We hear a lot about Google’s PageRank and other ranking factors for search engines, but we don’t hear nearly so much about the factors that influence whether a brand’s posts on social media will appear to their followers.
That’s surprising because understanding EdgeRank is important to anyone engaged in social marketing on Facebook.
EdgeRank decides what people see on Facebook. It is an algorithm that determines which content appears in the follower’s streams. Many Facebook users, especially brands, are under the misapprehension that everything they share will find its way to all of their followers. This is not the case. In some cases, as little as 15% percent of followers will receive a particular update. Unless that is, the sharer pays for it to be promoted.
EdgeRank has generated some attention in recent days. George Takei, the actor who played Sulu in the original Star Trek, and who has become something of a social media star in recent years, is soon to publish a book in which he apparently dedicates an entire chapter to how Facebook filters his posts. It seems he is not happy that his followers don’t get to see everything that he posts and goes so far as to claim that EdgeRank is Facebook’s way of strong-arming its users into paying for promoted updates, which are displayed to more users.
RackSpace‘s Robert Scoble, in the guise of a pot accusing a kettle of being similarly colored, responded critically, saying that EdgeRank is necessary for the reduction of social media ‘noise’ and that Takei is being rude in insisting that his every word is placed in front of his followers.
Whether Takei or Scoble is on the side of the angels, it’s instructive for social media marketers to take the time to understand the issues involved in EdgeRank.
The first thing to note is that no one really knows what’s happening behind the scenes or exactly which criteria Facebook use to surface content. Much like Google, they are secretive about their algorithms. However, it’s possible to develop a fairly good idea about the sort of signals that Facebook considers when making a decision. No one can measure your EdgeRank, and if someone says they know your score and how to improve it, send them on their way. They are being disingenuous.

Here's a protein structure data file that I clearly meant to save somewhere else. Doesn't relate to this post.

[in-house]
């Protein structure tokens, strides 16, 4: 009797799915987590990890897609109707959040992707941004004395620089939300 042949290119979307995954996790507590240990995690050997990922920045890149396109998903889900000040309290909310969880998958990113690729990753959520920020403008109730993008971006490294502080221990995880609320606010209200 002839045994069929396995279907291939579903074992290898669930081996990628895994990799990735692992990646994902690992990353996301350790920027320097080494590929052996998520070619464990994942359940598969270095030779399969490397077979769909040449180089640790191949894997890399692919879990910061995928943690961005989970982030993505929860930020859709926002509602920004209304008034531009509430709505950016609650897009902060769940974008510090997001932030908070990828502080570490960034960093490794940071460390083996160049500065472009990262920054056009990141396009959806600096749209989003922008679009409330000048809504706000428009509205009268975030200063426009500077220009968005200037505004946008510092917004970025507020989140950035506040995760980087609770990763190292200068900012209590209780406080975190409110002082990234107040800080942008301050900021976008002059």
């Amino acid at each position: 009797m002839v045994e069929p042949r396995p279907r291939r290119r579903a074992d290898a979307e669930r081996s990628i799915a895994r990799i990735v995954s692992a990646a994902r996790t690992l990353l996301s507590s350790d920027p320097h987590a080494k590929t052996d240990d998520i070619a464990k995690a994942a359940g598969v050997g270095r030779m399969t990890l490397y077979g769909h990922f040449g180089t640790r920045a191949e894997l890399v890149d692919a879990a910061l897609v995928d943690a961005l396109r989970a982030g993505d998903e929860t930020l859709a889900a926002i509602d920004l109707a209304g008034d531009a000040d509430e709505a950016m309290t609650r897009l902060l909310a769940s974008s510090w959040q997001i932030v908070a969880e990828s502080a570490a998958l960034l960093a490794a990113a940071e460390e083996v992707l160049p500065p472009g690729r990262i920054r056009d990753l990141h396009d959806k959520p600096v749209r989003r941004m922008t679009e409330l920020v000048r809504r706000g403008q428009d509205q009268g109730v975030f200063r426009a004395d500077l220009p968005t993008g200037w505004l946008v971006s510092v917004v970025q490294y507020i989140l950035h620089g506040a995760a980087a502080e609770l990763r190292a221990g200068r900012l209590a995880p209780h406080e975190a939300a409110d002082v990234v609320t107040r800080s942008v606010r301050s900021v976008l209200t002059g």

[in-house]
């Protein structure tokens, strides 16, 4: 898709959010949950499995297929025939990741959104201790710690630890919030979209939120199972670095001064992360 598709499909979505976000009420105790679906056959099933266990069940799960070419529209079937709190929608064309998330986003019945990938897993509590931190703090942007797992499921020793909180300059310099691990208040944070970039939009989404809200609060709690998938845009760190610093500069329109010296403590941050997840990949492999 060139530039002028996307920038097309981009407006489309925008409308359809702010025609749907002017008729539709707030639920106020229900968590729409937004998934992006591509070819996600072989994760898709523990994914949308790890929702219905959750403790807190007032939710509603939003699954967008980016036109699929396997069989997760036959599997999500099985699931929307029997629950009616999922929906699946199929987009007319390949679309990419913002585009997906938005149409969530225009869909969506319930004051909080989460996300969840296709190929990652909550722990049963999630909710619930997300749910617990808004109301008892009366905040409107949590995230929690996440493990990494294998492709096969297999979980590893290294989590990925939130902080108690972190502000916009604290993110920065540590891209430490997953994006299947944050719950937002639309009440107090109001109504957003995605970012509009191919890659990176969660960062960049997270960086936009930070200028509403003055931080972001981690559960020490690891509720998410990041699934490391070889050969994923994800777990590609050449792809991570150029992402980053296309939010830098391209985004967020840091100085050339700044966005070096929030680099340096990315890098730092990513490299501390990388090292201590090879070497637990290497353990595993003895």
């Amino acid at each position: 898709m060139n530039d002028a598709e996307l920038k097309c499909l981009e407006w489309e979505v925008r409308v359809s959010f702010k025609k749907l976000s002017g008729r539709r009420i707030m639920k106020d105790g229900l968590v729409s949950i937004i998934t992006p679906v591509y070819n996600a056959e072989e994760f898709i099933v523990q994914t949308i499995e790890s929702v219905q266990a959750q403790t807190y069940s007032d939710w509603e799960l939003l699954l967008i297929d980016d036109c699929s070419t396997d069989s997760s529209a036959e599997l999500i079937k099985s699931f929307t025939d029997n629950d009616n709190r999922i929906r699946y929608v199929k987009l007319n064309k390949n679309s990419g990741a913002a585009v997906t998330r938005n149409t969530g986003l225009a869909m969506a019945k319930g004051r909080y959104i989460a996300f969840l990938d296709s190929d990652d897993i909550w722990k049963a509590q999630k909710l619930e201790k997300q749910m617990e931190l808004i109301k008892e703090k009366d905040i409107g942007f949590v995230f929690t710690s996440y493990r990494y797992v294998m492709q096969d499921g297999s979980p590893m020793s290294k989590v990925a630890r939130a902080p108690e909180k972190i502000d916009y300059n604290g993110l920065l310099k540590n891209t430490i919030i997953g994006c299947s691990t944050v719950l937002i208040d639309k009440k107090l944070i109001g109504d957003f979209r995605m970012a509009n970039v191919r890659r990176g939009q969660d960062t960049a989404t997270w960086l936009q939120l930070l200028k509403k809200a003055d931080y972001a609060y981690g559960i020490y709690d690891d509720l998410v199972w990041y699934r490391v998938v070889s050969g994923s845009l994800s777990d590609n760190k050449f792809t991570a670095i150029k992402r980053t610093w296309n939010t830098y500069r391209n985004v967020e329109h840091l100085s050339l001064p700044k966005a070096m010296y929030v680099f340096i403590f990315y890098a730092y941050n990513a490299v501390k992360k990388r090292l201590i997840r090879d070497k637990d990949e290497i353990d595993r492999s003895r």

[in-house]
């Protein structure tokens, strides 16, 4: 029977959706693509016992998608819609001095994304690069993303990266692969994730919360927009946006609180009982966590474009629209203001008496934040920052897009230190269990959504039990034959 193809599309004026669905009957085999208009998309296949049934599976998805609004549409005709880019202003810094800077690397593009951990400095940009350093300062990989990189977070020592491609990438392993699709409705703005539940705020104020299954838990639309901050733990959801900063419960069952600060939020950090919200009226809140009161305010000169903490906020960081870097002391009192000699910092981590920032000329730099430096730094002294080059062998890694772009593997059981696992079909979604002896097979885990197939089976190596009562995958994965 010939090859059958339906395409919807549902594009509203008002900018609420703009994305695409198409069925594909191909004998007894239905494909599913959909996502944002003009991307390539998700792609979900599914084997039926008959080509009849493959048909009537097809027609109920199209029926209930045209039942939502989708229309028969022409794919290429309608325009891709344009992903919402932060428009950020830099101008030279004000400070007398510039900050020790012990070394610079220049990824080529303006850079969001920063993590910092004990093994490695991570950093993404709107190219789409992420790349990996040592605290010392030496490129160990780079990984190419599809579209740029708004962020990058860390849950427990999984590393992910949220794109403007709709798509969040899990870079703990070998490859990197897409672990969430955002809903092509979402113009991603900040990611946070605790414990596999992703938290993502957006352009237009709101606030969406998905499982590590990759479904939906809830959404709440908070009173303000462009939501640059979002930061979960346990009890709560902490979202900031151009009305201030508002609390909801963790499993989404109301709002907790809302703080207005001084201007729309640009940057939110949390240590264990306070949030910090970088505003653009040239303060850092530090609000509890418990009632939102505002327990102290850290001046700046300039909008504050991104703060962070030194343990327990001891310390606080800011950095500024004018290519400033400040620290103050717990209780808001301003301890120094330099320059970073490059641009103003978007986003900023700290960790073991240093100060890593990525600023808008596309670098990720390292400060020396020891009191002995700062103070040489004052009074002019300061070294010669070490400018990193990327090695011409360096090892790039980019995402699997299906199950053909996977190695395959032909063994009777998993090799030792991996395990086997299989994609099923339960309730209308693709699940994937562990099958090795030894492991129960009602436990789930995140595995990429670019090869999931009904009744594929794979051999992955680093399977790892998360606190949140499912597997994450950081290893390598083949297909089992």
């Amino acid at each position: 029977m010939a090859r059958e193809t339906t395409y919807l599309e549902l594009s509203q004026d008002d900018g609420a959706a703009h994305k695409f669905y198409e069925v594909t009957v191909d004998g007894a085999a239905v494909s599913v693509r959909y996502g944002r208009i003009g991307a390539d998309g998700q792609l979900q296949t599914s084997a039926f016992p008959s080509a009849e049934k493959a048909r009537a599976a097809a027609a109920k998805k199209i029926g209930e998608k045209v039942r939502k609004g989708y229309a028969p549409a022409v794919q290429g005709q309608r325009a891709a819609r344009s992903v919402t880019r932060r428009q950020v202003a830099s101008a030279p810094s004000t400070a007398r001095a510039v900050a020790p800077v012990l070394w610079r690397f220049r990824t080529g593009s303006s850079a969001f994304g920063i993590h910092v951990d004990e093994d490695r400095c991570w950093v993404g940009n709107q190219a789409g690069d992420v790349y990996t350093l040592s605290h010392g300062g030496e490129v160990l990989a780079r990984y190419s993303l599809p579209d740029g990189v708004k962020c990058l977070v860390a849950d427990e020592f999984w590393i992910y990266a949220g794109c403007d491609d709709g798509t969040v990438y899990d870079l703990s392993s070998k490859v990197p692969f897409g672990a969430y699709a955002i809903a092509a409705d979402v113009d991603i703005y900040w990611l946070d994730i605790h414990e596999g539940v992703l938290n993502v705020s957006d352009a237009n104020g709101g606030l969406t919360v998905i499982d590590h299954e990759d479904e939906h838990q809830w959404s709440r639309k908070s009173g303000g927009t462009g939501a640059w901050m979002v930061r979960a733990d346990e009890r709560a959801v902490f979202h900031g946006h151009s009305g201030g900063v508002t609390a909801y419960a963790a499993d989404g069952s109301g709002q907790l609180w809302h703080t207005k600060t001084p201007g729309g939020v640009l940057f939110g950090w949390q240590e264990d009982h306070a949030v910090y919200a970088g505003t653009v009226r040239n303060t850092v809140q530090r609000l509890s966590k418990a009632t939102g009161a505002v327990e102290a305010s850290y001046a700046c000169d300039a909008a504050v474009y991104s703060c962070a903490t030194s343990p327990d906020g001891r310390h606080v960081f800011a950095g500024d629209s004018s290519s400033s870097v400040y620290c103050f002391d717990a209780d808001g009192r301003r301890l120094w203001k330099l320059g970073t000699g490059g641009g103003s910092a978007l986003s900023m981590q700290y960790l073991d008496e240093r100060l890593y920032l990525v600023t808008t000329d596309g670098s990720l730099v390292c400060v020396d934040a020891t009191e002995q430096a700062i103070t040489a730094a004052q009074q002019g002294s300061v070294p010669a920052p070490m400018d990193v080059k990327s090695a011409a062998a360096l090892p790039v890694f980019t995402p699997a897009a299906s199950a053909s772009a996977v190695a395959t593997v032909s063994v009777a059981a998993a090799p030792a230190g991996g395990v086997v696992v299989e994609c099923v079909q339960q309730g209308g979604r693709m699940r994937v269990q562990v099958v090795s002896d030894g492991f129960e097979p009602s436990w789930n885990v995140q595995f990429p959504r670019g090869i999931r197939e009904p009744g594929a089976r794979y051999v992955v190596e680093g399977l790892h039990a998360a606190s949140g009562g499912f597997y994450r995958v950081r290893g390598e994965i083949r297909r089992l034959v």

An ‘edge’ is what Facebook calls the content that users generate on the site: status updates, wall posts, pictures, and the like.
We do know that three factors are involved in determining EdgeRank:
- Affinity Score
- Edge Weight
- Time Decay
Affinity score is a measure of the connectedness of a user to an edge. Connectedness depends on a number of factors, including mutual friends, liking their content, commenting, etc.
Edge Weight is how the relative value of particular classes of edges is measured. Comments are worth more than likes, and so on.
Time Decay simply refers to how old an edge is. The older it is the less relevant it is.
Facebook uses a combination of these factors to generate a running score for each edge, which then determines whether it will appear in your follower’s streams.
If we consider these factors, the obvious take-home message is that in order to increase EdgeRank, social media marketers should just keep doing what they’ve always done, which is to encourage engagement. The more engaged followers are with a brand page, the more they like, comment, encourage others of their friends to like, the more likely it is that content from that brand will appear regularly in their stream.
What do you think? Is Facebook using EdgeRank to increase their income from promoted content, or do you think Robert Scoble has it right that filtering of noise is the motivation? Let us know in the comments.